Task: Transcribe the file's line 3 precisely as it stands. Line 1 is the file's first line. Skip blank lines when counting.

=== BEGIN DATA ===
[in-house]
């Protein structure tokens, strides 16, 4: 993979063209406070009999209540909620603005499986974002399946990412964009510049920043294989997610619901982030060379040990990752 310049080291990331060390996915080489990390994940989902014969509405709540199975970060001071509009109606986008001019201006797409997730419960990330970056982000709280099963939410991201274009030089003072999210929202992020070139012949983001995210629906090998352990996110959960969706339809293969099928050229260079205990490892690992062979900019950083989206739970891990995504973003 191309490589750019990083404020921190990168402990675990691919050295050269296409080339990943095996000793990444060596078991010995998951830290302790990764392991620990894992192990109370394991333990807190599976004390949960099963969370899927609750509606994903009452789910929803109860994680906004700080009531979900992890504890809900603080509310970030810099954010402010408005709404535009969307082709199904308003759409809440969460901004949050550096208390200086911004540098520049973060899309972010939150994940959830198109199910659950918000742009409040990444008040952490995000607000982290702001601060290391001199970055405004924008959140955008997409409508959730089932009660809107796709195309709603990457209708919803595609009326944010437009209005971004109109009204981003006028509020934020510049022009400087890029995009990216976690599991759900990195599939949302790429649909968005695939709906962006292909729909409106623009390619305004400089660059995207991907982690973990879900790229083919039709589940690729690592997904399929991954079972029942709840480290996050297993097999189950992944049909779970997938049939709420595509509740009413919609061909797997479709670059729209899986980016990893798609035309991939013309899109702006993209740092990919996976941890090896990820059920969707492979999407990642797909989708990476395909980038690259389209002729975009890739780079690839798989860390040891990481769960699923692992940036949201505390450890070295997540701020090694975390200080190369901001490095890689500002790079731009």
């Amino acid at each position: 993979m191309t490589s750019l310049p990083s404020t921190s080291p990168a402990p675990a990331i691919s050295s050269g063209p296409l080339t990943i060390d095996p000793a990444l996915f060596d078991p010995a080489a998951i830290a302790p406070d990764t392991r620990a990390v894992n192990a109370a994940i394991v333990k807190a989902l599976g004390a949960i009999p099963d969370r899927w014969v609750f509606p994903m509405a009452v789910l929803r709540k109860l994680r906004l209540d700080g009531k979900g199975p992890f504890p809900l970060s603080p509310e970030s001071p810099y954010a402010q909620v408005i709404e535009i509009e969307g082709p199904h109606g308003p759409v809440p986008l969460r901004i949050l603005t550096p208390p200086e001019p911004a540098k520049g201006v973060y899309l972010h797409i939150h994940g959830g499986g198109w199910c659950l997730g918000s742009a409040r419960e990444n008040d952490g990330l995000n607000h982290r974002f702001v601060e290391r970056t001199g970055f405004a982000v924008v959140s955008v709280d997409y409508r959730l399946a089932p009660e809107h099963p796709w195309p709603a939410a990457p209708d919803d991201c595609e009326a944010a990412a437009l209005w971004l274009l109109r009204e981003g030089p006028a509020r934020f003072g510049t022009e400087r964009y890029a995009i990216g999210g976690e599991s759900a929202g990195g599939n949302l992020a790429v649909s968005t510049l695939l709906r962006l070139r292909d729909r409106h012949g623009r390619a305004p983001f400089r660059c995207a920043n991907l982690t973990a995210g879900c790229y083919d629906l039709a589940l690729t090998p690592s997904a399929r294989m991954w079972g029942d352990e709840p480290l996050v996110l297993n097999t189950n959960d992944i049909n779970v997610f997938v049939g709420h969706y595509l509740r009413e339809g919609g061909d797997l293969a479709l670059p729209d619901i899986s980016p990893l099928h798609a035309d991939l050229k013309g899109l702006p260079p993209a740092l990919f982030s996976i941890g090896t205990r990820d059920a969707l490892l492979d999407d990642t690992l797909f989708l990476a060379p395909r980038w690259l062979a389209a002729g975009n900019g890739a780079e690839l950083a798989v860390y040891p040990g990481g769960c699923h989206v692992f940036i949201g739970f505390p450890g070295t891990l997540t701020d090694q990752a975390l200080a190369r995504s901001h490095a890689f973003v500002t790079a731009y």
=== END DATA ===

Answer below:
């Amino acid at each position: 993979m191309t490589s750019l310049p990083s404020t921190s080291p990168a402990p675990a990331i691919s050295s050269g063209p296409l080339t990943i060390d095996p000793a990444l996915f060596d078991p010995a080489a998951i830290a302790p406070d990764t392991r620990a990390v894992n192990a109370a994940i394991v333990k807190a989902l599976g004390a949960i009999p099963d969370r899927w014969v609750f509606p994903m509405a009452v789910l929803r709540k109860l994680r906004l209540d700080g009531k979900g199975p992890f504890p809900l970060s603080p509310e970030s001071p810099y954010a402010q909620v408005i709404e535009i509009e969307g082709p199904h109606g308003p759409v809440p986008l969460r901004i949050l603005t550096p208390p200086e001019p911004a540098k520049g201006v973060y899309l972010h797409i939150h994940g959830g499986g198109w199910c659950l997730g918000s742009a409040r419960e990444n008040d952490g990330l995000n607000h982290r974002f702001v601060e290391r970056t001199g970055f405004a982000v924008v959140s955008v709280d997409y409508r959730l399946a089932p009660e809107h099963p796709w195309p709603a939410a990457p209708d919803d991201c595609e009326a944010a990412a437009l209005w971004l274009l109109r009204e981003g030089p006028a509020r934020f003072g510049t022009e400087r964009y890029a995009i990216g999210g976690e599991s759900a929202g990195g599939n949302l992020a790429v649909s968005t510049l695939l709906r962006l070139r292909d729909r409106h012949g623009r390619a305004p983001f400089r660059c995207a920043n991907l982690t973990a995210g879900c790229y083919d629906l039709a589940l690729t090998p690592s997904a399929r294989m991954w079972g029942d352990e709840p480290l996050v996110l297993n097999t189950n959960d992944i049909n779970v997610f997938v049939g709420h969706y595509l509740r009413e339809g919609g061909d797997l293969a479709l670059p729209d619901i899986s980016p990893l099928h798609a035309d991939l050229k013309g899109l702006p260079p993209a740092l990919f982030s996976i941890g090896t205990r990820d059920a969707l490892l492979d999407d990642t690992l797909f989708l990476a060379p395909r980038w690259l062979a389209a002729g975009n900019g890739a780079e690839l950083a798989v860390y040891p040990g990481g769960c699923h989206v692992f940036i949201g739970f505390p450890g070295t891990l997540t701020d090694q990752a975390l200080a190369r995504s901001h490095a890689f973003v500002t790079a731009y």